So, I guess in a way, a part of the reason I'm so dead-set on my boundaries, my pace, and no arguments is because I've had my boundaries disrespected before outside of a relationship. While I wouldn't exactly say its "learning from my mistakes" I had no choice in the matter when I was 11 and therfore refuse to classify it as a mistake...I have learned from my experiences. What these expereinces have taught me is that I have a responsiblity to protect myself. In my case this came out as making a choice to enter a relationship where I felt my partner would respect me, and taking steps to make sure my own well-being was forefront.

[ 05-08-2006, 07:15 PM: Message edited by: greenapp1es ]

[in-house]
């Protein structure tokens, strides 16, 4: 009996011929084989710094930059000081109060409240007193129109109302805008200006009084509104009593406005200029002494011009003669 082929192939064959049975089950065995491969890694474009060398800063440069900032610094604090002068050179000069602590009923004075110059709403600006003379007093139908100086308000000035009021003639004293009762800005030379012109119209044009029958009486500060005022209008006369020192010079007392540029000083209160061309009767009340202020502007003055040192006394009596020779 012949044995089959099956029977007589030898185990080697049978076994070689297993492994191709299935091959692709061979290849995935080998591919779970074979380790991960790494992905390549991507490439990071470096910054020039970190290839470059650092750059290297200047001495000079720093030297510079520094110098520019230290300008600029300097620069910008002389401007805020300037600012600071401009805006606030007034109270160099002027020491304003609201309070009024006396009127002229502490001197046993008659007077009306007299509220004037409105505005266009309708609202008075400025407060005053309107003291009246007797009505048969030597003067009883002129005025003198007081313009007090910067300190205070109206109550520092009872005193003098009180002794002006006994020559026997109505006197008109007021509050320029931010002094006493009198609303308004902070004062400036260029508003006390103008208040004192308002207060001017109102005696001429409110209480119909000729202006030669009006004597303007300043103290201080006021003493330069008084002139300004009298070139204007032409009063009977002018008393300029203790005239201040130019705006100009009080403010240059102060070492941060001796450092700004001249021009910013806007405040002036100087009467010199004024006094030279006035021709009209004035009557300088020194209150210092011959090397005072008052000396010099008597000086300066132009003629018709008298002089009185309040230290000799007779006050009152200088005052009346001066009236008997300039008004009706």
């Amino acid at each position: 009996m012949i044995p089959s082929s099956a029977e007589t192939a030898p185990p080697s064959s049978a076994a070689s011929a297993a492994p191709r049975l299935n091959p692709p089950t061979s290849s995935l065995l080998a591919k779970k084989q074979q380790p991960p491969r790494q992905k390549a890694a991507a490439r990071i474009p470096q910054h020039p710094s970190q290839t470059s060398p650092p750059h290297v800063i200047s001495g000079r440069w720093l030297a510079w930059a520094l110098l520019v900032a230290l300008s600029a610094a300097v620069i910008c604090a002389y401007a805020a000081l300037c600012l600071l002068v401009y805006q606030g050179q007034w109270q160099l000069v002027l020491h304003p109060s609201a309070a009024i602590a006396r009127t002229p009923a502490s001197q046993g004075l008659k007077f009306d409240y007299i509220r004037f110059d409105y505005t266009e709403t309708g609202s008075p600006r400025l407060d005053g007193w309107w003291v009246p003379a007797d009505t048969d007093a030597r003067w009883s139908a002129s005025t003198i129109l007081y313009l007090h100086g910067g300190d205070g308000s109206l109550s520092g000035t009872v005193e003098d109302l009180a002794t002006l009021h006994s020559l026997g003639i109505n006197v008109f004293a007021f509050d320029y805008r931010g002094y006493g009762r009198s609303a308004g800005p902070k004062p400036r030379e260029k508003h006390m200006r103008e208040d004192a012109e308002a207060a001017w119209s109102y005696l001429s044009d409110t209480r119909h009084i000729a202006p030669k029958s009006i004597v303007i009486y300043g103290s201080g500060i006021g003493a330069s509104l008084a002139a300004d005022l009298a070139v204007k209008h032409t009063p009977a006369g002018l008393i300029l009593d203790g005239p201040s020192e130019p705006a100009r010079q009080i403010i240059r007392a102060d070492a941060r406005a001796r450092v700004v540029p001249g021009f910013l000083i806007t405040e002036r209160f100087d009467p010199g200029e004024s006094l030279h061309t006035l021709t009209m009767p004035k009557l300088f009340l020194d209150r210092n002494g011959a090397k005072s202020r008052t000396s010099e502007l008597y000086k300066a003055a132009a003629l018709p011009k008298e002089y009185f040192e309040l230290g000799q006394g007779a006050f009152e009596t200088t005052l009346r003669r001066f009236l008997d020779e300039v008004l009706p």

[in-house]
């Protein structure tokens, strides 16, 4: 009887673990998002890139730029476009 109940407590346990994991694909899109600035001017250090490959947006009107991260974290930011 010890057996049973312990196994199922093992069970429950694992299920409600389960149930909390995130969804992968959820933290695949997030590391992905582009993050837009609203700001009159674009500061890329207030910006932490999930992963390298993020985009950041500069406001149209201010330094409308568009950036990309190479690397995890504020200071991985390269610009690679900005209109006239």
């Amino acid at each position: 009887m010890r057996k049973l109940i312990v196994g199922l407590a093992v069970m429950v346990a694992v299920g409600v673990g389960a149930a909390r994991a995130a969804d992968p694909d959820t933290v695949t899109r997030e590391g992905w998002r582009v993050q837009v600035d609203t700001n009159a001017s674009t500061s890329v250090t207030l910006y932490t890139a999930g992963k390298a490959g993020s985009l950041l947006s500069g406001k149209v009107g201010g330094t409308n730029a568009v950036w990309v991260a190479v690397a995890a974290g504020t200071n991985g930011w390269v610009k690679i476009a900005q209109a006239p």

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Like greenapp1es, this is my first partner, and I've never had much trouble communicating my likes and boundaries.

However, part of the reason I think I've had such good experiences is holding off on sex for longer than most couples. I told my partner when we first got together that I didn't even want to have to worry about pregnancy for quite awhile, so we would engage in no activities that even posed the slightest risk. My first intercourse came just before the two year mark of the relationship.

So yeah, if I were advising young people on voicing their boundaries, I'd definately say to choose partners wisely. If you can't talk to them about almost anything, including your feelings about sex, then you're likely setting yourself up for some disappointment.

Also, it's easiest, at least for me, to talk about sex early on in a relationship, especially looking back at my early-mid teens. When the notorious teenage relationship drama sets in, things can sometimes seem too fast and heavy to drag down with a serious discussion.